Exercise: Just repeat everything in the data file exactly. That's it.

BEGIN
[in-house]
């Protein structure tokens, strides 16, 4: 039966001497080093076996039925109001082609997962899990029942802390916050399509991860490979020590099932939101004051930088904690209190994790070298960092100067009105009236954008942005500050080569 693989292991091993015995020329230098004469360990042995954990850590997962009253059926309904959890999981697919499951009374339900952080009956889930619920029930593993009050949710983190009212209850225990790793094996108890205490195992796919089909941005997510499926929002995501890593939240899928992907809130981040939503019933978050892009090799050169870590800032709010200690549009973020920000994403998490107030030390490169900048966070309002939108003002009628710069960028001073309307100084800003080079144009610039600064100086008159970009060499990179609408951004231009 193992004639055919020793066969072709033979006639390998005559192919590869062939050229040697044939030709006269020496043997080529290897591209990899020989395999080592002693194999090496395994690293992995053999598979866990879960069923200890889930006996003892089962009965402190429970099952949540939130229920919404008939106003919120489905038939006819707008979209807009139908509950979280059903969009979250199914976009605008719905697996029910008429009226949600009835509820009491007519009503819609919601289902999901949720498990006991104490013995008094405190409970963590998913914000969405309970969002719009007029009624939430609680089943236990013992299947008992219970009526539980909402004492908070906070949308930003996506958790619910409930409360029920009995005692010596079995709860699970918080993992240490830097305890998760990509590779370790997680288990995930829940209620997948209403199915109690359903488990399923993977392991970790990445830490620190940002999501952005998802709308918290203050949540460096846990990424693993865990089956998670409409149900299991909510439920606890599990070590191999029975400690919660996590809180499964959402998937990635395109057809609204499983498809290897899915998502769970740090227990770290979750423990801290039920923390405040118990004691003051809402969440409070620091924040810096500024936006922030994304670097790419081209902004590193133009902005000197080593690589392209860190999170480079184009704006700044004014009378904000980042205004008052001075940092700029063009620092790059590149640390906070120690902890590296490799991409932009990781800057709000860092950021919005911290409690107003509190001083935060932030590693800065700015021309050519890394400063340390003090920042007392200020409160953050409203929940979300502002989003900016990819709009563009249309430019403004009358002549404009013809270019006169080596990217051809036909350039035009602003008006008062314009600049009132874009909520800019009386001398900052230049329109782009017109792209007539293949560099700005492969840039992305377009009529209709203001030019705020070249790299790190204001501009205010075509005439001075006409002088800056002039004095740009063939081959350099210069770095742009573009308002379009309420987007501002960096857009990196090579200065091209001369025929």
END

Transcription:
[in-house]
């Protein structure tokens, strides 16, 4: 039966001497080093076996039925109001082609997962899990029942802390916050399509991860490979020590099932939101004051930088904690209190994790070298960092100067009105009236954008942005500050080569 693989292991091993015995020329230098004469360990042995954990850590997962009253059926309904959890999981697919499951009374339900952080009956889930619920029930593993009050949710983190009212209850225990790793094996108890205490195992796919089909941005997510499926929002995501890593939240899928992907809130981040939503019933978050892009090799050169870590800032709010200690549009973020920000994403998490107030030390490169900048966070309002939108003002009628710069960028001073309307100084800003080079144009610039600064100086008159970009060499990179609408951004231009 193992004639055919020793066969072709033979006639390998005559192919590869062939050229040697044939030709006269020496043997080529290897591209990899020989395999080592002693194999090496395994690293992995053999598979866990879960069923200890889930006996003892089962009965402190429970099952949540939130229920919404008939106003919120489905038939006819707008979209807009139908509950979280059903969009979250199914976009605008719905697996029910008429009226949600009835509820009491007519009503819609919601289902999901949720498990006991104490013995008094405190409970963590998913914000969405309970969002719009007029009624939430609680089943236990013992299947008992219970009526539980909402004492908070906070949308930003996506958790619910409930409360029920009995005692010596079995709860699970918080993992240490830097305890998760990509590779370790997680288990995930829940209620997948209403199915109690359903488990399923993977392991970790990445830490620190940002999501952005998802709308918290203050949540460096846990990424693993865990089956998670409409149900299991909510439920606890599990070590191999029975400690919660996590809180499964959402998937990635395109057809609204499983498809290897899915998502769970740090227990770290979750423990801290039920923390405040118990004691003051809402969440409070620091924040810096500024936006922030994304670097790419081209902004590193133009902005000197080593690589392209860190999170480079184009704006700044004014009378904000980042205004008052001075940092700029063009620092790059590149640390906070120690902890590296490799991409932009990781800057709000860092950021919005911290409690107003509190001083935060932030590693800065700015021309050519890394400063340390003090920042007392200020409160953050409203929940979300502002989003900016990819709009563009249309430019403004009358002549404009013809270019006169080596990217051809036909350039035009602003008006008062314009600049009132874009909520800019009386001398900052230049329109782009017109792209007539293949560099700005492969840039992305377009009529209709203001030019705020070249790299790190204001501009205010075509005439001075006409002088800056002039004095740009063939081959350099210069770095742009573009308002379009309420987007501002960096857009990196090579200065091209001369025929």